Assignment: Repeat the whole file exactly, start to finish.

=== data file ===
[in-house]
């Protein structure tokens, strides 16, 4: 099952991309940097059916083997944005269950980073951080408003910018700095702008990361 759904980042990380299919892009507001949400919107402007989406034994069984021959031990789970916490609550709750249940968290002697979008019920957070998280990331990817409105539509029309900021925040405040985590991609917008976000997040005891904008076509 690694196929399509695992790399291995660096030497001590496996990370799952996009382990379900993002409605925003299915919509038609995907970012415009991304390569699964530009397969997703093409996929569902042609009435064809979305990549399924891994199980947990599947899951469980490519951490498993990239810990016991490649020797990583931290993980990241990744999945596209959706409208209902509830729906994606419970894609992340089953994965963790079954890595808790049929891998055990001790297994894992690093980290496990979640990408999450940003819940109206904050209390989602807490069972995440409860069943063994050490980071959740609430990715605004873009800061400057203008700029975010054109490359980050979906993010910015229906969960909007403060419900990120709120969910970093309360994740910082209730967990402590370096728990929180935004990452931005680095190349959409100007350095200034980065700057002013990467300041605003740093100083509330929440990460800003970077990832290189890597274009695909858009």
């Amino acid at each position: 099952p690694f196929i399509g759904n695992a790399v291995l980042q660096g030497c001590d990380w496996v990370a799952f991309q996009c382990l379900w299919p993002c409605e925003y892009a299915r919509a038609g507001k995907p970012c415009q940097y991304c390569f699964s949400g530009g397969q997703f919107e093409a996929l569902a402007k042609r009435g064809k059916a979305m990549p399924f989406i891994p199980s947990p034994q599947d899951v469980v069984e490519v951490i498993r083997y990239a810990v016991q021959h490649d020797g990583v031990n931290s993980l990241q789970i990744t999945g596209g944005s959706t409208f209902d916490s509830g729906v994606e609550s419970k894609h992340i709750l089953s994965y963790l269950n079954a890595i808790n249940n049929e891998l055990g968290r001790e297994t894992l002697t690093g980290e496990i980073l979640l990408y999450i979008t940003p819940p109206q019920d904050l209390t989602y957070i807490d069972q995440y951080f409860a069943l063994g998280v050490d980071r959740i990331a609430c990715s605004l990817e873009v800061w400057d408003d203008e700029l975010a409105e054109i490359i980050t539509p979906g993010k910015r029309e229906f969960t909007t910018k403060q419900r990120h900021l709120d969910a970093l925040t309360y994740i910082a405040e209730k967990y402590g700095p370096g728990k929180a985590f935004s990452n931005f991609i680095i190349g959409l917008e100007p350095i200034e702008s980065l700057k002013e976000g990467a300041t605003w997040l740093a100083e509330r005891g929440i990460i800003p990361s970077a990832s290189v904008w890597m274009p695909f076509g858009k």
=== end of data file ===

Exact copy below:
[in-house]
């Protein structure tokens, strides 16, 4: 099952991309940097059916083997944005269950980073951080408003910018700095702008990361 759904980042990380299919892009507001949400919107402007989406034994069984021959031990789970916490609550709750249940968290002697979008019920957070998280990331990817409105539509029309900021925040405040985590991609917008976000997040005891904008076509 690694196929399509695992790399291995660096030497001590496996990370799952996009382990379900993002409605925003299915919509038609995907970012415009991304390569699964530009397969997703093409996929569902042609009435064809979305990549399924891994199980947990599947899951469980490519951490498993990239810990016991490649020797990583931290993980990241990744999945596209959706409208209902509830729906994606419970894609992340089953994965963790079954890595808790049929891998055990001790297994894992690093980290496990979640990408999450940003819940109206904050209390989602807490069972995440409860069943063994050490980071959740609430990715605004873009800061400057203008700029975010054109490359980050979906993010910015229906969960909007403060419900990120709120969910970093309360994740910082209730967990402590370096728990929180935004990452931005680095190349959409100007350095200034980065700057002013990467300041605003740093100083509330929440990460800003970077990832290189890597274009695909858009």
């Amino acid at each position: 099952p690694f196929i399509g759904n695992a790399v291995l980042q660096g030497c001590d990380w496996v990370a799952f991309q996009c382990l379900w299919p993002c409605e925003y892009a299915r919509a038609g507001k995907p970012c415009q940097y991304c390569f699964s949400g530009g397969q997703f919107e093409a996929l569902a402007k042609r009435g064809k059916a979305m990549p399924f989406i891994p199980s947990p034994q599947d899951v469980v069984e490519v951490i498993r083997y990239a810990v016991q021959h490649d020797g990583v031990n931290s993980l990241q789970i990744t999945g596209g944005s959706t409208f209902d916490s509830g729906v994606e609550s419970k894609h992340i709750l089953s994965y963790l269950n079954a890595i808790n249940n049929e891998l055990g968290r001790e297994t894992l002697t690093g980290e496990i980073l979640l990408y999450i979008t940003p819940p109206q019920d904050l209390t989602y957070i807490d069972q995440y951080f409860a069943l063994g998280v050490d980071r959740i990331a609430c990715s605004l990817e873009v800061w400057d408003d203008e700029l975010a409105e054109i490359i980050t539509p979906g993010k910015r029309e229906f969960t909007t910018k403060q419900r990120h900021l709120d969910a970093l925040t309360y994740i910082a405040e209730k967990y402590g700095p370096g728990k929180a985590f935004s990452n931005f991609i680095i190349g959409l917008e100007p350095i200034e702008s980065l700057k002013e976000g990467a300041t605003w997040l740093a100083e509330r005891g929440i990460i800003p990361s970077a990832s290189v904008w890597m274009p695909f076509g858009k």